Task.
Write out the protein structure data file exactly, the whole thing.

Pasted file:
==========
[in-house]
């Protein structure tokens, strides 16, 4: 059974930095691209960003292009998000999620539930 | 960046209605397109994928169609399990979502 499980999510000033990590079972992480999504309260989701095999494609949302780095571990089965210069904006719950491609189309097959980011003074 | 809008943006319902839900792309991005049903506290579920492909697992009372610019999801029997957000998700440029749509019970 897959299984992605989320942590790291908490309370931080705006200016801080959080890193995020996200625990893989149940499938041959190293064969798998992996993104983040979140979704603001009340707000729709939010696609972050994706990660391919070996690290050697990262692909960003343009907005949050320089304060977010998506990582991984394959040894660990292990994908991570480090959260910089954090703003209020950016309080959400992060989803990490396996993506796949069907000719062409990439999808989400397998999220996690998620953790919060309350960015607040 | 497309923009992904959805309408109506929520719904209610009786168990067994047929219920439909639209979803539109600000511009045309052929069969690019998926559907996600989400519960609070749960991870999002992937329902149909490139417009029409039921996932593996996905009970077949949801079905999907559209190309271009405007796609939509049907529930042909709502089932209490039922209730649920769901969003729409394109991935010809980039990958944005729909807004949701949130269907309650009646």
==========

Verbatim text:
[in-house]
């Protein structure tokens, strides 16, 4: 059974930095691209960003292009998000999620539930 | 960046209605397109994928169609399990979502 499980999510000033990590079972992480999504309260989701095999494609949302780095571990089965210069904006719950491609189309097959980011003074 | 809008943006319902839900792309991005049903506290579920492909697992009372610019999801029997957000998700440029749509019970 897959299984992605989320942590790291908490309370931080705006200016801080959080890193995020996200625990893989149940499938041959190293064969798998992996993104983040979140979704603001009340707000729709939010696609972050994706990660391919070996690290050697990262692909960003343009907005949050320089304060977010998506990582991984394959040894660990292990994908991570480090959260910089954090703003209020950016309080959400992060989803990490396996993506796949069907000719062409990439999808989400397998999220996690998620953790919060309350960015607040 | 497309923009992904959805309408109506929520719904209610009786168990067994047929219920439909639209979803539109600000511009045309052929069969690019998926559907996600989400519960609070749960991870999002992937329902149909490139417009029409039921996932593996996905009970077949949801079905999907559209190309271009405007796609939509049907529930042909709502089932209490039922209730649920769901969003729409394109991935010809980039990958944005729909807004949701949130269907309650009646």